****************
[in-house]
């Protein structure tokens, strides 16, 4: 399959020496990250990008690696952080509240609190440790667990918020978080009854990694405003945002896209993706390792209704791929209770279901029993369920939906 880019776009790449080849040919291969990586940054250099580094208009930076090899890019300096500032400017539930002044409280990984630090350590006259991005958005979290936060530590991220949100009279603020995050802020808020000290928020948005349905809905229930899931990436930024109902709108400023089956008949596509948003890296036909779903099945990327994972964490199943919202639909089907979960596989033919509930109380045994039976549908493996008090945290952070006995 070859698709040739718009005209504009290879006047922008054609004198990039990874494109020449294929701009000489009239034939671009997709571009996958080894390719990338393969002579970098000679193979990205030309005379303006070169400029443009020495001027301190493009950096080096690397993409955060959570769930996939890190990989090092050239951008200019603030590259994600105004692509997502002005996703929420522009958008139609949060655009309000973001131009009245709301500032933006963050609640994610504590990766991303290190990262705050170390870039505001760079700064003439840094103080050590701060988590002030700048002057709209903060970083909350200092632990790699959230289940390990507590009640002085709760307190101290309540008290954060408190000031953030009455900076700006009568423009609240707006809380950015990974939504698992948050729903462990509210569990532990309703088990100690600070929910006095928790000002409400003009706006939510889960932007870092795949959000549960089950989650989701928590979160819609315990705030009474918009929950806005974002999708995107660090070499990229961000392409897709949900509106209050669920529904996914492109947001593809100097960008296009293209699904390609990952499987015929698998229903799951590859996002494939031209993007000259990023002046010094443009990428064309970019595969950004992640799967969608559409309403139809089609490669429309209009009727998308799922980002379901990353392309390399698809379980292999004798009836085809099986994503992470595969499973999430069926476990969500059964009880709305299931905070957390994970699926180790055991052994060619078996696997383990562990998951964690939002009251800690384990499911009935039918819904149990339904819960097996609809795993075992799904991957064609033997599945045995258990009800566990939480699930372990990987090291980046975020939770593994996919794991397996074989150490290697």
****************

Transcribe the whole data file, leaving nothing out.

[in-house]
């Protein structure tokens, strides 16, 4: 399959020496990250990008690696952080509240609190440790667990918020978080009854990694405003945002896209993706390792209704791929209770279901029993369920939906 880019776009790449080849040919291969990586940054250099580094208009930076090899890019300096500032400017539930002044409280990984630090350590006259991005958005979290936060530590991220949100009279603020995050802020808020000290928020948005349905809905229930899931990436930024109902709108400023089956008949596509948003890296036909779903099945990327994972964490199943919202639909089907979960596989033919509930109380045994039976549908493996008090945290952070006995 070859698709040739718009005209504009290879006047922008054609004198990039990874494109020449294929701009000489009239034939671009997709571009996958080894390719990338393969002579970098000679193979990205030309005379303006070169400029443009020495001027301190493009950096080096690397993409955060959570769930996939890190990989090092050239951008200019603030590259994600105004692509997502002005996703929420522009958008139609949060655009309000973001131009009245709301500032933006963050609640994610504590990766991303290190990262705050170390870039505001760079700064003439840094103080050590701060988590002030700048002057709209903060970083909350200092632990790699959230289940390990507590009640002085709760307190101290309540008290954060408190000031953030009455900076700006009568423009609240707006809380950015990974939504698992948050729903462990509210569990532990309703088990100690600070929910006095928790000002409400003009706006939510889960932007870092795949959000549960089950989650989701928590979160819609315990705030009474918009929950806005974002999708995107660090070499990229961000392409897709949900509106209050669920529904996914492109947001593809100097960008296009293209699904390609990952499987015929698998229903799951590859996002494939031209993007000259990023002046010094443009990428064309970019595969950004992640799967969608559409309403139809089609490669429309209009009727998308799922980002379901990353392309390399698809379980292999004798009836085809099986994503992470595969499973999430069926476990969500059964009880709305299931905070957390994970699926180790055991052994060619078996696997383990562990998951964690939002009251800690384990499911009935039918819904149990339904819960097996609809795993075992799904991957064609033997599945045995258990009800566990939480699930372990990987090291980046975020939770593994996919794991397996074989150490290697």